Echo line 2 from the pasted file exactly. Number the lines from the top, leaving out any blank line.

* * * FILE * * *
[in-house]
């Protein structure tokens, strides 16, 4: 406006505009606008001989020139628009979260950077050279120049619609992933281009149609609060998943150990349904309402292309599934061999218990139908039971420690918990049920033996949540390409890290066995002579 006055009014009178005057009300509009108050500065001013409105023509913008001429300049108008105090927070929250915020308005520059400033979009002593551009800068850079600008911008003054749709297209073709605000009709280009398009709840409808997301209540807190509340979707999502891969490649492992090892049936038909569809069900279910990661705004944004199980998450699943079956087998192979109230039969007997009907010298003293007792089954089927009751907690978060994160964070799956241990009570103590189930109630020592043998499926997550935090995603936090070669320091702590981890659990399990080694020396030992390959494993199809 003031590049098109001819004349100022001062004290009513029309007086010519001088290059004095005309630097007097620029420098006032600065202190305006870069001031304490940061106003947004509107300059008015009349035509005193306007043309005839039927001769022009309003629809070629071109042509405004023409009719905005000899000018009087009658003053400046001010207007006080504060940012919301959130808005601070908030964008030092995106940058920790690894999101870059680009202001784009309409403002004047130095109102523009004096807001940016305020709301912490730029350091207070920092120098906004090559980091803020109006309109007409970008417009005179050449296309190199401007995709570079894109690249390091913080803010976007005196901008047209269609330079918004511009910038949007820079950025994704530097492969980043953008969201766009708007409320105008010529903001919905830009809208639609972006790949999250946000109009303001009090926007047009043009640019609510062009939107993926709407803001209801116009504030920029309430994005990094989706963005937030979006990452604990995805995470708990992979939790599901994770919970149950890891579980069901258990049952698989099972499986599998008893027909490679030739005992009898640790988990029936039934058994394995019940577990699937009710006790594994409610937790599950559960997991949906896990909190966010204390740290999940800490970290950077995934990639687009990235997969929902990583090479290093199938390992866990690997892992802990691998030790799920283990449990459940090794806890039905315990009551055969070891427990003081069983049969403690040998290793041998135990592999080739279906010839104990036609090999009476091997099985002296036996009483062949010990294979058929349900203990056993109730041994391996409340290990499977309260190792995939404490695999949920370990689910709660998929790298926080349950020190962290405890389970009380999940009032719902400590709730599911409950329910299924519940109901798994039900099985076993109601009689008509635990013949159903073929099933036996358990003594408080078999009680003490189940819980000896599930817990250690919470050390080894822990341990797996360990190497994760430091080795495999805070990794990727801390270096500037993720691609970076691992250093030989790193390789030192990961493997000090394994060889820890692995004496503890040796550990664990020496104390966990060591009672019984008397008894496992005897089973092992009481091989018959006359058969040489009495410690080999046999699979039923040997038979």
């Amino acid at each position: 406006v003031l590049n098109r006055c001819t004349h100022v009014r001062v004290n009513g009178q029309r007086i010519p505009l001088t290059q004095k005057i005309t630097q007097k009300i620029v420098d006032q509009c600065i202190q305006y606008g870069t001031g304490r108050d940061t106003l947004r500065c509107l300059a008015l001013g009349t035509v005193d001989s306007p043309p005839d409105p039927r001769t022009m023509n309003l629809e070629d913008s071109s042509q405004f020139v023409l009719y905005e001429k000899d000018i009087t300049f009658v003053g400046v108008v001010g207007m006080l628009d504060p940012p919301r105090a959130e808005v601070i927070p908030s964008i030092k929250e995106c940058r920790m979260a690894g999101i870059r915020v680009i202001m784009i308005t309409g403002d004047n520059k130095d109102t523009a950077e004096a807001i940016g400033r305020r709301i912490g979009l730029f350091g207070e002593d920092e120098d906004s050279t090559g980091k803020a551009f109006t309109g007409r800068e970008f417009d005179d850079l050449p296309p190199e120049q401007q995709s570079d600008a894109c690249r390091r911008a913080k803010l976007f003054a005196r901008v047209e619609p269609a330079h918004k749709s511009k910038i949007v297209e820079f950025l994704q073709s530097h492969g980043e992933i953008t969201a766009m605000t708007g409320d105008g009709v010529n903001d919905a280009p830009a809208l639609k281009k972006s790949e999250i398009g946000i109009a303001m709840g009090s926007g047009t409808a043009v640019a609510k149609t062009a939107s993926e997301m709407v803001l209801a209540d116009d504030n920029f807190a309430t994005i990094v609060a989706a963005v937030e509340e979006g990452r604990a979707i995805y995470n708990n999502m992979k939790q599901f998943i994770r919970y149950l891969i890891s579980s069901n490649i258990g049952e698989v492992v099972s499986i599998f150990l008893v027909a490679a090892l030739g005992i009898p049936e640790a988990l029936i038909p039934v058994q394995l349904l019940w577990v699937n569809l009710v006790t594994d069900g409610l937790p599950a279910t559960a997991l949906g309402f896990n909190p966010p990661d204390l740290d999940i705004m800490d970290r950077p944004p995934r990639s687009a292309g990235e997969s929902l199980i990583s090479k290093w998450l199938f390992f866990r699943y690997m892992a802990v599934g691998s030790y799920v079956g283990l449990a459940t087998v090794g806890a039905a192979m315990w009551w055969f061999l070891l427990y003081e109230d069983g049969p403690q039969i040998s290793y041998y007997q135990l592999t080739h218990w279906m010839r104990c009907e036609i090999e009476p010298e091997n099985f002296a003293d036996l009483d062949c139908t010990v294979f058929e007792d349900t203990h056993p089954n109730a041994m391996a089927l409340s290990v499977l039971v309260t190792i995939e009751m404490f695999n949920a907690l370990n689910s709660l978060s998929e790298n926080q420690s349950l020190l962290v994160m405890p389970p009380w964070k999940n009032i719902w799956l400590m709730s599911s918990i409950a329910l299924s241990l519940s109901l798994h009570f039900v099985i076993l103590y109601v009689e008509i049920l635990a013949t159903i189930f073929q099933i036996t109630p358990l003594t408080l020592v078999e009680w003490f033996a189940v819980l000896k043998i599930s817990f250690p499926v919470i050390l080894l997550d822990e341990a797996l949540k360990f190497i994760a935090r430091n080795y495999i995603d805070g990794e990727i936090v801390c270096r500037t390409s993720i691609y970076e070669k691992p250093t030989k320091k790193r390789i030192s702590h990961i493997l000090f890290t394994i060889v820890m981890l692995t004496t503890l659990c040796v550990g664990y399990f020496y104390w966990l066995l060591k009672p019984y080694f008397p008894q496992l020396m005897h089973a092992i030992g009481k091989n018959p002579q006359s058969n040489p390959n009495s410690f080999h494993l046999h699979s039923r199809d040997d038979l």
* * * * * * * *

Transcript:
């Protein structure tokens, strides 16, 4: 406006505009606008001989020139628009979260950077050279120049619609992933281009149609609060998943150990349904309402292309599934061999218990139908039971420690918990049920033996949540390409890290066995002579 006055009014009178005057009300509009108050500065001013409105023509913008001429300049108008105090927070929250915020308005520059400033979009002593551009800068850079600008911008003054749709297209073709605000009709280009398009709840409808997301209540807190509340979707999502891969490649492992090892049936038909569809069900279910990661705004944004199980998450699943079956087998192979109230039969007997009907010298003293007792089954089927009751907690978060994160964070799956241990009570103590189930109630020592043998499926997550935090995603936090070669320091702590981890659990399990080694020396030992390959494993199809 003031590049098109001819004349100022001062004290009513029309007086010519001088290059004095005309630097007097620029420098006032600065202190305006870069001031304490940061106003947004509107300059008015009349035509005193306007043309005839039927001769022009309003629809070629071109042509405004023409009719905005000899000018009087009658003053400046001010207007006080504060940012919301959130808005601070908030964008030092995106940058920790690894999101870059680009202001784009309409403002004047130095109102523009004096807001940016305020709301912490730029350091207070920092120098906004090559980091803020109006309109007409970008417009005179050449296309190199401007995709570079894109690249390091913080803010976007005196901008047209269609330079918004511009910038949007820079950025994704530097492969980043953008969201766009708007409320105008010529903001919905830009809208639609972006790949999250946000109009303001009090926007047009043009640019609510062009939107993926709407803001209801116009504030920029309430994005990094989706963005937030979006990452604990995805995470708990992979939790599901994770919970149950890891579980069901258990049952698989099972499986599998008893027909490679030739005992009898640790988990029936039934058994394995019940577990699937009710006790594994409610937790599950559960997991949906896990909190966010204390740290999940800490970290950077995934990639687009990235997969929902990583090479290093199938390992866990690997892992802990691998030790799920283990449990459940090794806890039905315990009551055969070891427990003081069983049969403690040998290793041998135990592999080739279906010839104990036609090999009476091997099985002296036996009483062949010990294979058929349900203990056993109730041994391996409340290990499977309260190792995939404490695999949920370990689910709660998929790298926080349950020190962290405890389970009380999940009032719902400590709730599911409950329910299924519940109901798994039900099985076993109601009689008509635990013949159903073929099933036996358990003594408080078999009680003490189940819980000896599930817990250690919470050390080894822990341990797996360990190497994760430091080795495999805070990794990727801390270096500037993720691609970076691992250093030989790193390789030192990961493997000090394994060889820890692995004496503890040796550990664990020496104390966990060591009672019984008397008894496992005897089973092992009481091989018959006359058969040489009495410690080999046999699979039923040997038979």